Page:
This personal genealogy blog challenge is to stimulate my own genealogy blogging efforts in 2014 – 2015 by focusing on a different kind of genealogical record each week. I wanted a challenge that reflected my own archival background as well as my own genealogy interests and there are probably lots of other records that I could have included. The challenge has an Australian focus but most of these records will be found just about anywhere in the genealogy world.
The 52 different types of genealogical records I finally decided on are listed in no particular order (each week will be a random surprise). Originally I planned to do this over 52 weeks in 2014 but soon realised that I have to factor in travel and illness (mostly my mother’s) so it is continuing into 2015 from Week 26.
Anyone is welcome to do all or part of this blogging challenge. Let me know if you are participating and I will put a link to your post under each week’s challenge.
Links to Weeks 1-25 are here.
Week 26 School Records
I love school records for a number of reasons. You can look for school admission or pupil registers and find out when ancestors went to school and where. If you have teachers in the family you can find out lots of biographical and career information on them. Finally when a new school was being established, the Education Department often did a survey of families to see which children might attend the school if it was established.
The Queensland Family History Society (QFHS) have been indexing Queensland school admission registers and have published a number of indexes on CD. Some of these are also available through Findmypast.com.au.
I was surprised to find myself listed in the index and it was not because the admission register had been indexed. The school had celebrated its 50th birthday and published a booklet Bardon Primary School 50 years: Love Laughter and Learning 1948-1998 which included lists of past pupils which had been indexed by QFHS. This discovery, a while back now, is how I came to know geneablogger Sharn White, who saw my original post and commented that she was also an old Bardon State School pupil. Small world.
I knew from family knowledge that Mum and Dad first met at Buranda State School and many years ago, I confirmed this by finding my parents listed in admission registers at the Queensland State Archives. They were in different grades and only overlapped for a year or so before Mum then went to Greenslopes State School. Strangely that is where Dad went before he started going to Buranda!
Mum doesn’t have many old photos but I am lucky enough to have a school photo of her prep year at Buranda. Mum and Dad are both mentioned in the booklet Buranda State School 1918 – 1993 : 75th Anniversary.
Information included in the registers includes date of admission, name, age, date of birth, parent’s name, occupation, address, religion and then dates the child entered each grade and when they left the school. Fantastic information and helps with people who moved around. Some of my mining families I could only track using school admission registers. Thanks to the QFHS index, I could look up the children’s names, find the name of the school and then look for evidence of the parents in the new area. It is also important to look at the original registers held at the archives, as there is more information than what is just in the index.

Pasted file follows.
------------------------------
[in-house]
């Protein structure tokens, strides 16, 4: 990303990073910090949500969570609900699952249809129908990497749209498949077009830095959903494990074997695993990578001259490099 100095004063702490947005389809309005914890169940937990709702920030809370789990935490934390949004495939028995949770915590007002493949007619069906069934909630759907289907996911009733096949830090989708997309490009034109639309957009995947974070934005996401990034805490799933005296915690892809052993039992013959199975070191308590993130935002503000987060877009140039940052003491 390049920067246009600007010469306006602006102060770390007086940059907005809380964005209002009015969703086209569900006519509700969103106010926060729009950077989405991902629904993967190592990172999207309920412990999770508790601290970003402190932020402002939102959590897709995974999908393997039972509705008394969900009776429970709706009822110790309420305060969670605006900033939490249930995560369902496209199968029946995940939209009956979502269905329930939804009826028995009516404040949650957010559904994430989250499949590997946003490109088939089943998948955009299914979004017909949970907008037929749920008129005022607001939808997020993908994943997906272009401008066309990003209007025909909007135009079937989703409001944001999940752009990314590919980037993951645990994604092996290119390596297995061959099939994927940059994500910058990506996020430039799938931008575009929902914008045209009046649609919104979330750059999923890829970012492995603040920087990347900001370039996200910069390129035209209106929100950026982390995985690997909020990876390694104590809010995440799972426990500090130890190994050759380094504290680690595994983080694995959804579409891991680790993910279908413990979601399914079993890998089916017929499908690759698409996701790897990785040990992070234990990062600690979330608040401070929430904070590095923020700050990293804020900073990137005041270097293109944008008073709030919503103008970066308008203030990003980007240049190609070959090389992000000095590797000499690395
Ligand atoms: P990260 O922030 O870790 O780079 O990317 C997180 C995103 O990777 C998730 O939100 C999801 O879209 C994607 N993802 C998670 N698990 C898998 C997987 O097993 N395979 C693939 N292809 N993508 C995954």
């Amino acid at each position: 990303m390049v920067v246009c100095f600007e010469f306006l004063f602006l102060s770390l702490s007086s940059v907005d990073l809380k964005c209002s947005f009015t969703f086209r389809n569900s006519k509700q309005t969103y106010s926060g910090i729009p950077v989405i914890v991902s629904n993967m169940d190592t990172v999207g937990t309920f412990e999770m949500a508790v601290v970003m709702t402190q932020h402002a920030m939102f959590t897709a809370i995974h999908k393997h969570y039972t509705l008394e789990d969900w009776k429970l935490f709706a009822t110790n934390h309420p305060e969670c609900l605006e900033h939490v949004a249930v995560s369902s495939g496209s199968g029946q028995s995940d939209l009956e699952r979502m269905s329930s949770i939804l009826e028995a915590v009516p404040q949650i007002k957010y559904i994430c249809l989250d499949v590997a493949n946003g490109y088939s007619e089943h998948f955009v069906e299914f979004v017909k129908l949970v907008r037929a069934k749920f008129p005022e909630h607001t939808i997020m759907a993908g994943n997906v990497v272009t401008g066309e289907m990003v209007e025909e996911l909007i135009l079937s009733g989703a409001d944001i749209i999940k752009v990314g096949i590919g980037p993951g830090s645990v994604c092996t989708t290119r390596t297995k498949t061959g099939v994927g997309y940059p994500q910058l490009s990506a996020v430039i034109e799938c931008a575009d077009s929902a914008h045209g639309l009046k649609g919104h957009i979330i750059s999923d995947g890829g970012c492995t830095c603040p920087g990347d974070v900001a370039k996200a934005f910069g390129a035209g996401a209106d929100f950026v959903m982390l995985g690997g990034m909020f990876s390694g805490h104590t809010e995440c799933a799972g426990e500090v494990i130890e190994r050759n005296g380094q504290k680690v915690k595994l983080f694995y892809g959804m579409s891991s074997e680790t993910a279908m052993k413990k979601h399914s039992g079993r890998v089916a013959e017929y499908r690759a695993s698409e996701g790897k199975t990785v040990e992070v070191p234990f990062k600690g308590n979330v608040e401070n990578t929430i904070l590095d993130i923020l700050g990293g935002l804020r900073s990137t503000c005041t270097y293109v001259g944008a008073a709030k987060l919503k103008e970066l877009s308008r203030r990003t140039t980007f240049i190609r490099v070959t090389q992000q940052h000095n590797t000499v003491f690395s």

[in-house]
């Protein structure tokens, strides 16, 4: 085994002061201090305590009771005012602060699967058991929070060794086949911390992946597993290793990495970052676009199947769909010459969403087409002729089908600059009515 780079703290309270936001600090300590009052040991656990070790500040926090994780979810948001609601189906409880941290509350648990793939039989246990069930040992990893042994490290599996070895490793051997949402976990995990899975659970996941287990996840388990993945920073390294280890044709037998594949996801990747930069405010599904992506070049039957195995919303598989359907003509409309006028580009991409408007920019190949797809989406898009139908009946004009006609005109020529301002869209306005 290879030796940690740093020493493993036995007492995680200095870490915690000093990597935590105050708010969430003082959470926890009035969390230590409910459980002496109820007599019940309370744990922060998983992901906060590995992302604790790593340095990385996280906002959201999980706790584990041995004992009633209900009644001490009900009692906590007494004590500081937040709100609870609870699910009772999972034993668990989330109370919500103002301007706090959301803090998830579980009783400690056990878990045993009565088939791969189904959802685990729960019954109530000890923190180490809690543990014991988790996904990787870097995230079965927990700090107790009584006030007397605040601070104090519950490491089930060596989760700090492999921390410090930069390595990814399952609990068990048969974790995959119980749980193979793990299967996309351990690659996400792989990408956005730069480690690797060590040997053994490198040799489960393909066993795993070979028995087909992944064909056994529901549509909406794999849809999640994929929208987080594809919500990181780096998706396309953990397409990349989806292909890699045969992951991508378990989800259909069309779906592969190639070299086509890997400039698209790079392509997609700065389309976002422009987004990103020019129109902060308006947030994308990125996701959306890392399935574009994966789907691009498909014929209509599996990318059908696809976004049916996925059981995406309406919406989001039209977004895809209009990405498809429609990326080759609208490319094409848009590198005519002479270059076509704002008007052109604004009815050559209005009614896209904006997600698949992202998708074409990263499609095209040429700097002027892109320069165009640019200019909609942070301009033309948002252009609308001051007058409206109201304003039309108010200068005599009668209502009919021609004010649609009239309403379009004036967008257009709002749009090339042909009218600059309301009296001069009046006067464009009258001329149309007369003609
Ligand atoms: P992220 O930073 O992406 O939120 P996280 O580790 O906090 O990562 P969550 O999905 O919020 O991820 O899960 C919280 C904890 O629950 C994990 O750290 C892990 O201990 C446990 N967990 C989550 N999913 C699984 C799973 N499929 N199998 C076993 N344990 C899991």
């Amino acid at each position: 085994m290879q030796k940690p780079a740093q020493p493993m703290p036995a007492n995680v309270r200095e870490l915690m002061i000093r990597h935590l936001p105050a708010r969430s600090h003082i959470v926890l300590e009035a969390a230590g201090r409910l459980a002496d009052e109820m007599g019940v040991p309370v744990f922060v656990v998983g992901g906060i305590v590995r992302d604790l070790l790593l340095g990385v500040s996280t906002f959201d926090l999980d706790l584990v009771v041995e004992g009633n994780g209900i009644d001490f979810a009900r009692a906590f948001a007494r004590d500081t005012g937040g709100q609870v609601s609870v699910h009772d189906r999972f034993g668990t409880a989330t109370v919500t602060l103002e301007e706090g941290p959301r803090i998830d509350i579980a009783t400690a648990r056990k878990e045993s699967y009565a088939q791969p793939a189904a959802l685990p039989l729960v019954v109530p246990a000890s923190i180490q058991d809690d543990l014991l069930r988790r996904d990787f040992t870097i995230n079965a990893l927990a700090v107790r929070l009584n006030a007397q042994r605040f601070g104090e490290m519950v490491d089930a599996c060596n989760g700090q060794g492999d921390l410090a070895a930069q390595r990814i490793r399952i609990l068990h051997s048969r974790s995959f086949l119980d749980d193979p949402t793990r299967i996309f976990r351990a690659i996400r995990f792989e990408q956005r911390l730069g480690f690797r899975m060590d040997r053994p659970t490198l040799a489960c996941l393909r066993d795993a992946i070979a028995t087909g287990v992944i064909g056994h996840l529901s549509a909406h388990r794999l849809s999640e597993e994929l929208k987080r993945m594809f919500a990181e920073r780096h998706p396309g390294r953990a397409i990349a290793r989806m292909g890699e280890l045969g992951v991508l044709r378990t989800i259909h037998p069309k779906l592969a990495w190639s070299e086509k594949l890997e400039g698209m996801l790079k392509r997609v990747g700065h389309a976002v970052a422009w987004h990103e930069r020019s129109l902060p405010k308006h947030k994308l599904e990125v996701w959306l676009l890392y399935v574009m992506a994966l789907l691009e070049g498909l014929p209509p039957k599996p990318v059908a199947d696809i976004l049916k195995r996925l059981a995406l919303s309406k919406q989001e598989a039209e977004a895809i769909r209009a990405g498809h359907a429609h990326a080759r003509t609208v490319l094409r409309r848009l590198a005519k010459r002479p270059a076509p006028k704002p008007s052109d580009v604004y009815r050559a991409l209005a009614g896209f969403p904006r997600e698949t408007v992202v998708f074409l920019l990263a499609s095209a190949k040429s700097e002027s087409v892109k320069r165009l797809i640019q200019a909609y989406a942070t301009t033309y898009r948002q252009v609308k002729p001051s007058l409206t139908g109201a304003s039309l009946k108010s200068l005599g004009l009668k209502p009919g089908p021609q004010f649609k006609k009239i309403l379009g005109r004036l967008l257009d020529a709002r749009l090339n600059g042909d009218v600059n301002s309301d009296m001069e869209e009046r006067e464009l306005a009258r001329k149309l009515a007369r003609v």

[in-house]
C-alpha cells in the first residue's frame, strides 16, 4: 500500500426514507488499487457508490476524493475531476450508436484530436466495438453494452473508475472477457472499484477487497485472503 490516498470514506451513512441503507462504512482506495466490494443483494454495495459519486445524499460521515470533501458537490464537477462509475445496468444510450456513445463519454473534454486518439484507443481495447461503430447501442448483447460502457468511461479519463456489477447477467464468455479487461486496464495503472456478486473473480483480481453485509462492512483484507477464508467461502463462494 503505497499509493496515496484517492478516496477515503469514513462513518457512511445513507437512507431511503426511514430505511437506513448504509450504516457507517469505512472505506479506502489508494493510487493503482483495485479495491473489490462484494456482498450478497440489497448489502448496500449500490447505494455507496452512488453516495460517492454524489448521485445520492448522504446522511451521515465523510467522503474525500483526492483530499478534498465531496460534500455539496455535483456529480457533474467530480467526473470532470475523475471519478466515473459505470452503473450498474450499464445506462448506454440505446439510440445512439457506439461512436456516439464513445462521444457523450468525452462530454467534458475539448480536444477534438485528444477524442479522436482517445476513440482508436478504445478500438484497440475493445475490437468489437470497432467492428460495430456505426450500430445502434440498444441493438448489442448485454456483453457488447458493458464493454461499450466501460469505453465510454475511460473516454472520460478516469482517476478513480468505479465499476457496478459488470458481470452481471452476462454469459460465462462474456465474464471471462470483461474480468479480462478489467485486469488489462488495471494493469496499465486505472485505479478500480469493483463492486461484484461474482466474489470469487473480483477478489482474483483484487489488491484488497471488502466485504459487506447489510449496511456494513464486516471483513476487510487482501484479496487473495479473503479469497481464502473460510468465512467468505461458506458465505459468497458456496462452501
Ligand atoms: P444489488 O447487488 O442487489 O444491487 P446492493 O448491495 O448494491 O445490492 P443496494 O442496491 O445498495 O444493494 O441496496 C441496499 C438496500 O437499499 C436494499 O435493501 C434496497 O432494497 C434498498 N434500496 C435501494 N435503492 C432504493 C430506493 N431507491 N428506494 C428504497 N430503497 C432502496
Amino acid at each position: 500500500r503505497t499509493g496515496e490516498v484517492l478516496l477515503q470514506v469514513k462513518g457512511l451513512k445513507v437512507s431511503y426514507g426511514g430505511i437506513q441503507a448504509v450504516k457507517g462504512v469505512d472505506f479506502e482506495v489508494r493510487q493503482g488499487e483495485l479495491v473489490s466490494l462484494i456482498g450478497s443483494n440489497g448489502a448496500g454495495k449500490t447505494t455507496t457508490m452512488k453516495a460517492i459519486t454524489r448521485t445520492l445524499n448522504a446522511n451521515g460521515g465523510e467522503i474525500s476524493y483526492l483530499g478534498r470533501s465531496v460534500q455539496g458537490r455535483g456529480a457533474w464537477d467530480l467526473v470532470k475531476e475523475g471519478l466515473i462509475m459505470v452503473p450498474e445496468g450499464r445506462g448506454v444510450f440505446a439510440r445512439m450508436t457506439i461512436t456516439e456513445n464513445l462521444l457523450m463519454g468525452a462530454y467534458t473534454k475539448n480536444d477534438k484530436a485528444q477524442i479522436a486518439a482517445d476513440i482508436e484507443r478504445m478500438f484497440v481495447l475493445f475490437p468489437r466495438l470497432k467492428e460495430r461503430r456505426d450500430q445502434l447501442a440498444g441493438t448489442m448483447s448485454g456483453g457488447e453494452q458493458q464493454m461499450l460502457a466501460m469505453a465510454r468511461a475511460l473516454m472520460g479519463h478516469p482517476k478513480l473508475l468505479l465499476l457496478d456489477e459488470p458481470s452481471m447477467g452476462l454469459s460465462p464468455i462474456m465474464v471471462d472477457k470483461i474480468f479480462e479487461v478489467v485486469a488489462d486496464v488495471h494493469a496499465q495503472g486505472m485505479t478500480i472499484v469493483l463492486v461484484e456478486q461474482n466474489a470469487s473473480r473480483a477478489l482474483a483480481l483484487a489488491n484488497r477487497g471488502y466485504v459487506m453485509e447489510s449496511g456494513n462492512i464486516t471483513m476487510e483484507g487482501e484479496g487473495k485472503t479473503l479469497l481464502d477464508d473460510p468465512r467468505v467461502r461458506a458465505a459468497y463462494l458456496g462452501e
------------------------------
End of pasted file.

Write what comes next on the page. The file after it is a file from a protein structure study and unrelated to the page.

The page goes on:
Lots of biographical information on teachers is available on teachers as well as records of their qualifications and what they were being paid. I only have one teacher in the family and she married my mother’s uncle Robert White. Women had to give up their teaching job on marriage but when Robert died just three years after their marriage, his widow Florence went back to teaching to support herself and her two young daughters.
Even if your family did not have school aged children, they might still have signed a petition for a new school in the area. If there were children, then these might be listed with their ages as a reason why the school should be established. This type of information may be found in school correspondence files although mostly these files contain information on the buildings and other administrative notes. In one file I found that an ancestor had drawn up the plan for the new school and he even signed it. So while mostly not interesting for family history, these files may have something of real interest to your research and should always be looked at.
Parish maps can be useful to see what school reserves may be in an area where your ancestors were living. Look and see which school was the closest but remember to think about where the roads were and were there any natural formations that might have stopped them attending the closest school eg a river, hills or simply a lack of roads. Although don’t forget they may have traveled by horseback as well as walking.
School records definitely provide information on our families, especially the children who we may not have any other records for apart from their births. The records also place families in communities and we can see who lived nearby and also attended that school. Education records for state schools are usually held by the relevant state archives and there may be a brief guide or fact sheet which will list the most popular or accessible series. Not all records are indexed but it is definitely worth looking for school records if you have not used them before. Good luck.